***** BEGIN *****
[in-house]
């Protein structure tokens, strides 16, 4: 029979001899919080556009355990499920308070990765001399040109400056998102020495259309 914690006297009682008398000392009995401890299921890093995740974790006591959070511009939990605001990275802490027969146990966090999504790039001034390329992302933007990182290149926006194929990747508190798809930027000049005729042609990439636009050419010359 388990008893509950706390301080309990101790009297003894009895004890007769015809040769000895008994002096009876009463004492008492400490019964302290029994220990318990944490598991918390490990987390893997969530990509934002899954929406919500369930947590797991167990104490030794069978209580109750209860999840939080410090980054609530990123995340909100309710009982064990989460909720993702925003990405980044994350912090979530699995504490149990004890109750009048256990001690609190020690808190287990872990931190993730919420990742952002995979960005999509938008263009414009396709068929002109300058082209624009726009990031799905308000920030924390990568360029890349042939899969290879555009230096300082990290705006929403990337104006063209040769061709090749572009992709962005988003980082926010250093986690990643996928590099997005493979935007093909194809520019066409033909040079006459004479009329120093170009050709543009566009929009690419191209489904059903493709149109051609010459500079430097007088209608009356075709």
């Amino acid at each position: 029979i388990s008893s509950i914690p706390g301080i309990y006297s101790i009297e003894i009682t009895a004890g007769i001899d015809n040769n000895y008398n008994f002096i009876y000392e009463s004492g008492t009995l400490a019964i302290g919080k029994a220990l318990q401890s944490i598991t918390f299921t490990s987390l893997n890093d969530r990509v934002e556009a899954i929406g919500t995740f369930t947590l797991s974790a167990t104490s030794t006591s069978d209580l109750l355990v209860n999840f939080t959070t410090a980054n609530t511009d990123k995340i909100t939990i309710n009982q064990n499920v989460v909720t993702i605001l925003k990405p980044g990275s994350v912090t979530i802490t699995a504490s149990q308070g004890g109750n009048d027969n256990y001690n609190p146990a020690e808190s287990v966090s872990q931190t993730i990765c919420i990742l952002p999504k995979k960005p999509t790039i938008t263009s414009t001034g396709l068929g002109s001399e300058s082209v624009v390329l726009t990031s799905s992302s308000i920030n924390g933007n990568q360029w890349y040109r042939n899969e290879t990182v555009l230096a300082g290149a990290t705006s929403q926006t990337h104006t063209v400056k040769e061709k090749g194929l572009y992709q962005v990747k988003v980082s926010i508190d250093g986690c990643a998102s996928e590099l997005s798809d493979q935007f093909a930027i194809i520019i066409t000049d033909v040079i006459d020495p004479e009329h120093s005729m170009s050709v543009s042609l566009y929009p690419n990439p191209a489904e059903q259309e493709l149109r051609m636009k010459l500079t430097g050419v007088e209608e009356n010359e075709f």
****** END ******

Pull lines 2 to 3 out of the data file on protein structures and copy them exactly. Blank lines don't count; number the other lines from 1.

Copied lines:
């Protein structure tokens, strides 16, 4: 029979001899919080556009355990499920308070990765001399040109400056998102020495259309 914690006297009682008398000392009995401890299921890093995740974790006591959070511009939990605001990275802490027969146990966090999504790039001034390329992302933007990182290149926006194929990747508190798809930027000049005729042609990439636009050419010359 388990008893509950706390301080309990101790009297003894009895004890007769015809040769000895008994002096009876009463004492008492400490019964302290029994220990318990944490598991918390490990987390893997969530990509934002899954929406919500369930947590797991167990104490030794069978209580109750209860999840939080410090980054609530990123995340909100309710009982064990989460909720993702925003990405980044994350912090979530699995504490149990004890109750009048256990001690609190020690808190287990872990931190993730919420990742952002995979960005999509938008263009414009396709068929002109300058082209624009726009990031799905308000920030924390990568360029890349042939899969290879555009230096300082990290705006929403990337104006063209040769061709090749572009992709962005988003980082926010250093986690990643996928590099997005493979935007093909194809520019066409033909040079006459004479009329120093170009050709543009566009929009690419191209489904059903493709149109051609010459500079430097007088209608009356075709």
């Amino acid at each position: 029979i388990s008893s509950i914690p706390g301080i309990y006297s101790i009297e003894i009682t009895a004890g007769i001899d015809n040769n000895y008398n008994f002096i009876y000392e009463s004492g008492t009995l400490a019964i302290g919080k029994a220990l318990q401890s944490i598991t918390f299921t490990s987390l893997n890093d969530r990509v934002e556009a899954i929406g919500t995740f369930t947590l797991s974790a167990t104490s030794t006591s069978d209580l109750l355990v209860n999840f939080t959070t410090a980054n609530t511009d990123k995340i909100t939990i309710n009982q064990n499920v989460v909720t993702i605001l925003k990405p980044g990275s994350v912090t979530i802490t699995a504490s149990q308070g004890g109750n009048d027969n256990y001690n609190p146990a020690e808190s287990v966090s872990q931190t993730i990765c919420i990742l952002p999504k995979k960005p999509t790039i938008t263009s414009t001034g396709l068929g002109s001399e300058s082209v624009v390329l726009t990031s799905s992302s308000i920030n924390g933007n990568q360029w890349y040109r042939n899969e290879t990182v555009l230096a300082g290149a990290t705006s929403q926006t990337h104006t063209v400056k040769e061709k090749g194929l572009y992709q962005v990747k988003v980082s926010i508190d250093g986690c990643a998102s996928e590099l997005s798809d493979q935007f093909a930027i194809i520019i066409t000049d033909v040079i006459d020495p004479e009329h120093s005729m170009s050709v543009s042609l566009y929009p690419n990439p191209a489904e059903q259309e493709l149109r051609m636009k010459l500079t430097g050419v007088e209608e009356n010359e075709f």